Tuesday, 30 April 2013

Worrying about Supply Chain Security

How often do you look at the "made in" label on the equipment you buy?  A glance across my desk says that my Apple iPhone was made in China, my Casio calculator was made in China, and even the Rexel stapler was made in China!  In fact the only thing I can find on my desk that wasn't made in China is a tube of toothpaste, and that was made in Mexico.

Didn't we get over the "red menace" and "yellow peril" in the 1960s?  Apparently not.  But before we plumb the depths of paranoia and xenophobia which are bubbling beneath the surface of supply chain security, perhaps it's worth thinking in a little more detail about what we really mean.

Security is the conservation of confidentiality, integrity and availability.

Traditional supply chain security concerns have been availability issues - can we get the parts that we need when we need them.  We dealt with this by using multiple suppliers, understanding lead time, and holding stock.  Nothing has changed here.

Once availability was addressed, we moved to integrity issues - are the quality of the stock we receive good enough for our purposes.  We dealt with this by over-ordering and batch testing.  Nothing has changed here.

Finally once everything else was working smoothly, we moved to confidentiality issues - are our suppliers stealing our intellectual property.  We dealt with this by contracts and wishing really hard.  Nothing has changed here either.

There is a reason that everything is made in China, and that is money.  It's much cheaper to produce goods there than here - for any definition of "here" that involves the first world.  That reduction in price came at a cost - the cost of control.

But this hasn't addressed the first question: should we be worried about supply chain security?  Of course we should, we always have, and we've always found mitigating controls to manage the risk.  That isn't any different today.

If you don't like that your equipment is manufactured overseas, then create a local manufacturing industry.

If you worry that your suppliers are stealing your intellectual property, apply rigorous audits, and take the work elsewhere if they break the rules.  Remember they also have a profit motive.

This really is a first world problem.  We created it by outsourcing.  Now we get to live with the consequences of our choices.

Phil Kernick Chief Technology Officer
@philkernick www.cqr.com

Monday, 22 April 2013

Why no-one gets SCADA security right

SCADA is an acronym for Supervisory Control and Data Acquisition.  That's a bit of a mouthful and unless you've studied Engineering it's not clear what it means, so here's a simple definition: SCADA is computer controlled physical processes.  The common examples given are power stations and water treatment plants, but it's much more than that.  Building management systems that control the temperature, lights and door locks: that's SCADA.  The production line at a large bakery that makes your bread: that's SCADA.  The baggage system at the airport that loses your bags: that's SCADA.  The traffic lights that annoy you on your drive to work: that's SCADA.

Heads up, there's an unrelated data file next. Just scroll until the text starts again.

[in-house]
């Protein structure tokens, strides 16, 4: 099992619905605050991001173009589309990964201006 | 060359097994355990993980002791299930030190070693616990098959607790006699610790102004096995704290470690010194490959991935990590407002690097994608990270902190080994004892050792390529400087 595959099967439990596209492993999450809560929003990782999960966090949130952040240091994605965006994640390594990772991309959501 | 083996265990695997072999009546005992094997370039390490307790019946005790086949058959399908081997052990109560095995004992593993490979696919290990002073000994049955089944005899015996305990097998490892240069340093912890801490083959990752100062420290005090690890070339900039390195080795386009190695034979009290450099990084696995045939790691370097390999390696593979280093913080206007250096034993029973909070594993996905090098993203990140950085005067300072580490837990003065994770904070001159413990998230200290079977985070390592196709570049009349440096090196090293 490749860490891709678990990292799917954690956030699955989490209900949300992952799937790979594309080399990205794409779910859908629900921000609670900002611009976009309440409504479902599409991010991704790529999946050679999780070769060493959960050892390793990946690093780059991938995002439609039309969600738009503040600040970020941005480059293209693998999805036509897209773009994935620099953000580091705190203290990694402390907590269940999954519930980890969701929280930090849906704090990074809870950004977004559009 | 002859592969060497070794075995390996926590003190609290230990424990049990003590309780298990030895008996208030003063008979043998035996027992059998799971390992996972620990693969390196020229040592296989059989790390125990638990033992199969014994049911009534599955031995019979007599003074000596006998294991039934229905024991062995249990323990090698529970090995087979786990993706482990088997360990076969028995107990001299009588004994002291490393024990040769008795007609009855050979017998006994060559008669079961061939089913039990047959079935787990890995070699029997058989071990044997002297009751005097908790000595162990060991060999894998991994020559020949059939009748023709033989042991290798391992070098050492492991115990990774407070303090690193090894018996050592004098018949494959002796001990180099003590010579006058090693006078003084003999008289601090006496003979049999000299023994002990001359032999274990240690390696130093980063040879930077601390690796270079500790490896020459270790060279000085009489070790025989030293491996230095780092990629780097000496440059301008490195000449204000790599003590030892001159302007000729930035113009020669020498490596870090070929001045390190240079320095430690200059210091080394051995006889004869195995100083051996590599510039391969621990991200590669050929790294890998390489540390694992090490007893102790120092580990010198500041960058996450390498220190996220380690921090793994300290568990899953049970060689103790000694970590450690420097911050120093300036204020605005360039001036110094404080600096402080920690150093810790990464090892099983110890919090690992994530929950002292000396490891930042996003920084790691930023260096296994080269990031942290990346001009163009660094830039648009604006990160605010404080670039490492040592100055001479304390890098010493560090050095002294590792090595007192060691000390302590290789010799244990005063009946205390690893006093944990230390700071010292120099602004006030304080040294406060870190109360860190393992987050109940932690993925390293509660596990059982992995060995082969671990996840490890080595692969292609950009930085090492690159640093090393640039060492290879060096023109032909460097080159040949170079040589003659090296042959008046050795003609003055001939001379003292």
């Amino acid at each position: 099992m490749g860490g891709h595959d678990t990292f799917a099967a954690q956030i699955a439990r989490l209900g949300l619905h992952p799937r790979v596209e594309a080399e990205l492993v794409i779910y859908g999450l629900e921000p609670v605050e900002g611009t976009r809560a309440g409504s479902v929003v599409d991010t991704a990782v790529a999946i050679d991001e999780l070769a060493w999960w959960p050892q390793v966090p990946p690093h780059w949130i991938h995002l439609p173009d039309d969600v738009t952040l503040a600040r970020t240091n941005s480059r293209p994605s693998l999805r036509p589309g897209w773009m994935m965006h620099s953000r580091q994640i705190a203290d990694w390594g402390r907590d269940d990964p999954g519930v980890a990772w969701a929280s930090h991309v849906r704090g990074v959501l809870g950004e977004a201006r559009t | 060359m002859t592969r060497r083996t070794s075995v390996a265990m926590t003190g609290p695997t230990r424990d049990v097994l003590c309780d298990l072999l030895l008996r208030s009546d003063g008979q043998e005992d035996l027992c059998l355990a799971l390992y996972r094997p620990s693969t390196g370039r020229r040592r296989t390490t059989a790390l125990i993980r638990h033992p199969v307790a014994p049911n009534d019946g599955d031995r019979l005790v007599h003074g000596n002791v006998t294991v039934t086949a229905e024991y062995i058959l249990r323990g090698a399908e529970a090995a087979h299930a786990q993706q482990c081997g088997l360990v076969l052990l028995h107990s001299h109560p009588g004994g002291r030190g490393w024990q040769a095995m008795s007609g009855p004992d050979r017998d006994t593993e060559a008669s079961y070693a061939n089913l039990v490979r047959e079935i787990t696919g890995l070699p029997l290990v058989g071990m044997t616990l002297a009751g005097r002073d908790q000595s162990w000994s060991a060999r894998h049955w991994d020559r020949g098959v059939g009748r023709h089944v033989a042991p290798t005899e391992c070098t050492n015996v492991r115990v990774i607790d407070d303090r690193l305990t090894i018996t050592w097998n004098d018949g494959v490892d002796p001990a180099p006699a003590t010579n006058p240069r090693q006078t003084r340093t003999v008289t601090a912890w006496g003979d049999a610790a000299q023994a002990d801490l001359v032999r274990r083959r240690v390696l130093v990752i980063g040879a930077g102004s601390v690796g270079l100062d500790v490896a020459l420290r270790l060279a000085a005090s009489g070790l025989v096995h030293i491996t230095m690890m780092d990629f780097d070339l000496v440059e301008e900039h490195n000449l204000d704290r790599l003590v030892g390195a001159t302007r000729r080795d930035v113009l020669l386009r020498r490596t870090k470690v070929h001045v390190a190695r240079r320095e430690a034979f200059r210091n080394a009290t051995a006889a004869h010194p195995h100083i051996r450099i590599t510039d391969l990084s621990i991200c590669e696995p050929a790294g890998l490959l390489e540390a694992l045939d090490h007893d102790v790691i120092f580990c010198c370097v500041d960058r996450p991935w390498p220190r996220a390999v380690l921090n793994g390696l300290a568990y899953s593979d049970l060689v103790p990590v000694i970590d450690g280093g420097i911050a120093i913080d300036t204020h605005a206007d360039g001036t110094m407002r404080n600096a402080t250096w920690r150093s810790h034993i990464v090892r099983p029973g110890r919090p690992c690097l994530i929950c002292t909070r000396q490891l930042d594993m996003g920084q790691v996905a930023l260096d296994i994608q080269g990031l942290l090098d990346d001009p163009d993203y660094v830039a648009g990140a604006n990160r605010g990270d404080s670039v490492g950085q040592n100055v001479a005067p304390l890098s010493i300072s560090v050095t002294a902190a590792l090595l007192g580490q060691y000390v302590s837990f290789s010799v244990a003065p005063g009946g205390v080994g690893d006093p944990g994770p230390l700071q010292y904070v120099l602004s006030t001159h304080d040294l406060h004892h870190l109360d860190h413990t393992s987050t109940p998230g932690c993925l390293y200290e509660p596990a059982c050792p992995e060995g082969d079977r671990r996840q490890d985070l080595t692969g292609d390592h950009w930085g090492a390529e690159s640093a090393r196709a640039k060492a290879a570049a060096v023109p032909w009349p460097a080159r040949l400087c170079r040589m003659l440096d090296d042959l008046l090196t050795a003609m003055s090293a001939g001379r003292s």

It's everywhere.  It's all around us.  And it's all implemented badly.  Maybe that's too strong - it's all implemented inappropriately for the threat model we have in 2013.

We have to set the way back machine to the 1980s to understand why we are in the mess we are today.

Traditionally SCADA systems were designed around reliability and safety.  Security was not a consideration.  This means that the way the engineers think of security is different.  In IT security we consider Confidentiality first, then Integrity and finally Availability.  This matches with our real world experience of security.  But in SCADA systems it's the other way around - Availability first, then Integrity, and finally Confidentiality a very distant third.

There are two very good reasons for this approach.

Firstly: Keeping SCADA systems running is like balancing a broom stick on your finger - you can do it, but it takes a lot of control, and if you stop thinking about it, the broom stick falls.  This is the fundamental reason that the dramatic scenes where the bad guy blows up a power station as shown in movies just can't happen.  If you mess up the control the power stations stops generating power, it doesn't explode.

Secondly: Every business that controls real world processes has a culture of safety: they have sign boards telling how many days since the last lost time injury, and are proud that the number keeps going up.  Anything that gets in the way of human safety is removed.  That's why control workstations don't have logins or passwords.  If something needs to be done for a safety reason, it can't be delayed by a forgotten password.